CPS asks for more caseworkers, saying hundreds of kids in danger haven’t been seen
SAN ANTONIO – Texas Child Protective Services is asking for emergency funding to hire hundreds of additional caseworkers to deal with a serious backlog.
Numbers presented Wednesday to the Senate Committee on Finance showed more than 2,800 children suspected of being abused or neglected have not even seen a caseworker, and 511 of those are children younger than six believed to be at the highest risk of bodily harm or death.
“There’s 2,800 kids that are suspected of being abused and neglected that we haven’t talked to, we haven’t seen, we haven’t identified and God forbid, anything bad or worse is happening to them,” said Sen. Carlos Uresti of San Antonio.
Sen. Charles Schwertner of District 5 called the statistics “really unexplainable.”
One of the chief issues is overworked and underpaid caseworkers who burn out quickly, Uresti said.
“We’re losing about 1,500 caseworkers a year that are walking out the door,” the state senator said. “It’s costing us $54,000 to train each caseworker, so that’s $83 million just in training costs that we’re losing.”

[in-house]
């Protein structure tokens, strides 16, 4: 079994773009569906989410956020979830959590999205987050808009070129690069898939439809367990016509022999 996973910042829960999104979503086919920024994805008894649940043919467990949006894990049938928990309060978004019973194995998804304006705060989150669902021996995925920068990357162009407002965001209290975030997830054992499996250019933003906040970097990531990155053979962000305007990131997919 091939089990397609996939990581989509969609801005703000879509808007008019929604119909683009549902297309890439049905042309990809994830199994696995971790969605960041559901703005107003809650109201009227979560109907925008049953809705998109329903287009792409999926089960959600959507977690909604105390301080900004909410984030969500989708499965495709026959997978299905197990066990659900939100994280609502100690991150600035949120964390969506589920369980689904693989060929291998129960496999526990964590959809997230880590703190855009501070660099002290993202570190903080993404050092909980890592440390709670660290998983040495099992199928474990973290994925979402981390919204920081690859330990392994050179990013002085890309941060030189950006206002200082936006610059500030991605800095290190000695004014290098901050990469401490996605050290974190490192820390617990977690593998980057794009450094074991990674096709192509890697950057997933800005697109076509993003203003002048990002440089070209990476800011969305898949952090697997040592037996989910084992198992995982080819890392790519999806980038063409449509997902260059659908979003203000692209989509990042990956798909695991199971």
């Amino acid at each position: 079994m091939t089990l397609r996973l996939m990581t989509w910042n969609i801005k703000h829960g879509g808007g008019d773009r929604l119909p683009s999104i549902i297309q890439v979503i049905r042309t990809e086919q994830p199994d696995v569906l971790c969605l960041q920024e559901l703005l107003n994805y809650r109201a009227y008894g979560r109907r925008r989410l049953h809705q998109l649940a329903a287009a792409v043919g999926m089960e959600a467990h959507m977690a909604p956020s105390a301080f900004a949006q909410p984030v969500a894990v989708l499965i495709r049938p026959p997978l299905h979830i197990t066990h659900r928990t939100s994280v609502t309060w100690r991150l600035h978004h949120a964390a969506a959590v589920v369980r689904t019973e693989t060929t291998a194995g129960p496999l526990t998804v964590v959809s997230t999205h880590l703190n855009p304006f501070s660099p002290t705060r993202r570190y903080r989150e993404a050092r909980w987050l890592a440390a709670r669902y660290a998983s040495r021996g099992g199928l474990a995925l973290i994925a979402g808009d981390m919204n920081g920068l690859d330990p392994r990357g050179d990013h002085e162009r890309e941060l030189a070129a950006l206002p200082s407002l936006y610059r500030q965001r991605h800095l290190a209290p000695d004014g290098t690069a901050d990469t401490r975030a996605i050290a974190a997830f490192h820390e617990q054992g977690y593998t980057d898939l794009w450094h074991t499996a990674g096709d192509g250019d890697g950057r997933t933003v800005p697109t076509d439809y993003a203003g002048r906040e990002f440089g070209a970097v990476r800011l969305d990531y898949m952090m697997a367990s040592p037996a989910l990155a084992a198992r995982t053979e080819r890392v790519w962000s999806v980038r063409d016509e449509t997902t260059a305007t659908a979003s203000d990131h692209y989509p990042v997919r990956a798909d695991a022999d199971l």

Uresti said the turnover rate for caseworkers in the San Antonio area is more than 30 percent.
He’s pushing for higher salaries, and so is Department of Family and Protective Services Commissioner Henry “Hank” Whitman, who also wants funding for 550 additional caseworkers.
Commissioner Whitman said CPS has changed schedules and shifted resources to help track down children who may be in danger.
“Many of those special investigators were being used as caseworkers,” Whitman said, “and that’s not what they were intended for. I’m bringing them back to what they were supposed to be doing – looking for these children.”
The path forward wasn’t immediately clear, but lawmakers are committed to an immediate fix, Uresti said.